IoT Strategy

Advancements in smart security creating a safer smart home for consumers

by Brad Russell | Apr. 26, 2017

Recent advances in smart security and safety devices offer consumers new and expanded solutions to help them trade in worry for peace of mind. Companies invested in IoT technologies are leading that effort by producing smart, connected products and services that promise to make the smart home safer than ever.

Home security is the most influential market driver for purchase of these devices to date. Parks Associates research shows more than one-fourth of U.S. broadband households currently own a smart home device of some kind, and half of all security system households report ownership of a smart home device.

Historically, intrusion prevention, detection of safety threats and redress for theft, damage or injury have served as the leading motivators for security device or system ownership. Interestingly, property crimes per 1,000 residents in the U.S. have actually declined for 25 years after a high in 1991. Still, security service providers often experience spikes of interest when neighborhood crime makes homeowners uneasy. Regardless of personal experience, consumer attitudes about the safety and security of property and loved ones understandably drive adoption.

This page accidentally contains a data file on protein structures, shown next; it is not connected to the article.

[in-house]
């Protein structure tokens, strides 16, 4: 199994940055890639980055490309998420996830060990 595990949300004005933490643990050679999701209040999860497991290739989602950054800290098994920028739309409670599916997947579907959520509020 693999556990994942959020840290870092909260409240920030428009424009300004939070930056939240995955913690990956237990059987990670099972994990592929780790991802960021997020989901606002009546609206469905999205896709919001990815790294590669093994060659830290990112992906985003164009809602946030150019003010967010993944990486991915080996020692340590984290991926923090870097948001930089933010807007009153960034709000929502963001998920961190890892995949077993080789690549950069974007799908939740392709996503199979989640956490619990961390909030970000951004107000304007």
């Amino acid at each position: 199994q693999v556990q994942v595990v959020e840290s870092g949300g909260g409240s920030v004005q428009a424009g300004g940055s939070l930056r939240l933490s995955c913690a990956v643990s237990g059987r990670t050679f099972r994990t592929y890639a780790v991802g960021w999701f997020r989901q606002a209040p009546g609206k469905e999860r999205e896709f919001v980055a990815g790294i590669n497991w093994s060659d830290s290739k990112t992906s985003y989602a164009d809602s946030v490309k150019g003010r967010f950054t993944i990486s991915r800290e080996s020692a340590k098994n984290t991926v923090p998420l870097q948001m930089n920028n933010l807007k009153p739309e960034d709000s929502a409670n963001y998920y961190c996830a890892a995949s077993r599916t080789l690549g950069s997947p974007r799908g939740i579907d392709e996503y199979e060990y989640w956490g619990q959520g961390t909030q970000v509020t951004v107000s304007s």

While consumers are motivated by crime and safety concerns, adoption of a security system can often be triggered by a move to a new home or a change in life stage. More than 60% of security system adopters report buying a home or moving from one owned home to another as their adoption trigger. Consequently, security companies have focused marketing efforts on new and existing home purchasers, home builders, contractors and vacation homeowners rather than on renters. Although it is difficult to draw direct cause and effect relationships, the recent uptick in housing stats and home sales has contributed to renewed growth in the home security sector.

Another factor driving adoption of smart security and safety devices relates to the number of installed legacy security systems that are ripe for an upgrade to new smart security platforms with home control options. Older legacy security systems have controllers that cannot be upgraded to include interactive services or home controls, meaning they do not offer wireless connectivity, remote access and control, or the attachment of smart home devices. Owners of these legacy security systems and subscribers to their related monitoring services are prime prospects for upgrades to more feature-rich interactive security systems with home controls. Those that upgrade often add smart devices in the process, especially because security companies incentivize upgrades by bundling popular smart devices with their offers.

According to Vivint, 80% of all current home security households have a legacy system. ADT reported in September 2015 that 75% of new customers served by its employee dealers (including upgrades and replacements) are adopting Pulse, its interactive security and home control platform. Meanwhile, Vivint reports that 85% of its new customers choose security with a minimum of two smart home devices.